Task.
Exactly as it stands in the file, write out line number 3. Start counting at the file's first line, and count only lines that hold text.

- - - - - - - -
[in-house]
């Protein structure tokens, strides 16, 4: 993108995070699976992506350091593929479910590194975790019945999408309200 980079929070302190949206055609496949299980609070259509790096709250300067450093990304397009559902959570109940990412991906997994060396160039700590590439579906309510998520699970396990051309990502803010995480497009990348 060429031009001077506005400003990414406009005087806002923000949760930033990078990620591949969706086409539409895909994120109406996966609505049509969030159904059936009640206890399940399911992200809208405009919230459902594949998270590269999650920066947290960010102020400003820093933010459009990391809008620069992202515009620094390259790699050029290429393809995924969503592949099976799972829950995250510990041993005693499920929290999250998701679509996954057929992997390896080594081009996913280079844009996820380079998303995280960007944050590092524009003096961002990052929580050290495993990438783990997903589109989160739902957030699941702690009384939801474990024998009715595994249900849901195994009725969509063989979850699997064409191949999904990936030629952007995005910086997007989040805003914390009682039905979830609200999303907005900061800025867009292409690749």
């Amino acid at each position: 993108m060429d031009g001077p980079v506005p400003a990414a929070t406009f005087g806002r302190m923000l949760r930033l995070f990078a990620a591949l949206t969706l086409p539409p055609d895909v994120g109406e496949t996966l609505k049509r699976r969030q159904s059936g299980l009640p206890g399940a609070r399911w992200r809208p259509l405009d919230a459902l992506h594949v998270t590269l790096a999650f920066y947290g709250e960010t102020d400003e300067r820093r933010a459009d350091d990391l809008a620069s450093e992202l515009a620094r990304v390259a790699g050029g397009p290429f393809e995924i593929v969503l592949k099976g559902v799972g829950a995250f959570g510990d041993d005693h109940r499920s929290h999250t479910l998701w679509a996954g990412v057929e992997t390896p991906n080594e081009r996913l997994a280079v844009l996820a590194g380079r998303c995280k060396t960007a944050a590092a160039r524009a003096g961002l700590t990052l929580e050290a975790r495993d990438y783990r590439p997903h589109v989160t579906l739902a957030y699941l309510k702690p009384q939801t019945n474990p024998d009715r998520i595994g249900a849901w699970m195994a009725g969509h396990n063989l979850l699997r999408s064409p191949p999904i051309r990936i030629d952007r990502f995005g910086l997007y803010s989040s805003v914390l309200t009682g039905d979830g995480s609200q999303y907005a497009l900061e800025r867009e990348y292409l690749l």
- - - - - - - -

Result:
């Amino acid at each position: 993108m060429d031009g001077p980079v506005p400003a990414a929070t406009f005087g806002r302190m923000l949760r930033l995070f990078a990620a591949l949206t969706l086409p539409p055609d895909v994120g109406e496949t996966l609505k049509r699976r969030q159904s059936g299980l009640p206890g399940a609070r399911w992200r809208p259509l405009d919230a459902l992506h594949v998270t590269l790096a999650f920066y947290g709250e960010t102020d400003e300067r820093r933010a459009d350091d990391l809008a620069s450093e992202l515009a620094r990304v390259a790699g050029g397009p290429f393809e995924i593929v969503l592949k099976g559902v799972g829950a995250f959570g510990d041993d005693h109940r499920s929290h999250t479910l998701w679509a996954g990412v057929e992997t390896p991906n080594e081009r996913l997994a280079v844009l996820a590194g380079r998303c995280k060396t960007a944050a590092a160039r524009a003096g961002l700590t990052l929580e050290a975790r495993d990438y783990r590439p997903h589109v989160t579906l739902a957030y699941l309510k702690p009384q939801t019945n474990p024998d009715r998520i595994g249900a849901w699970m195994a009725g969509h396990n063989l979850l699997r999408s064409p191949p999904i051309r990936i030629d952007r990502f995005g910086l997007y803010s989040s805003v914390l309200t009682g039905d979830g995480s609200q999303y907005a497009l900061e800025r867009e990348y292409l690749l």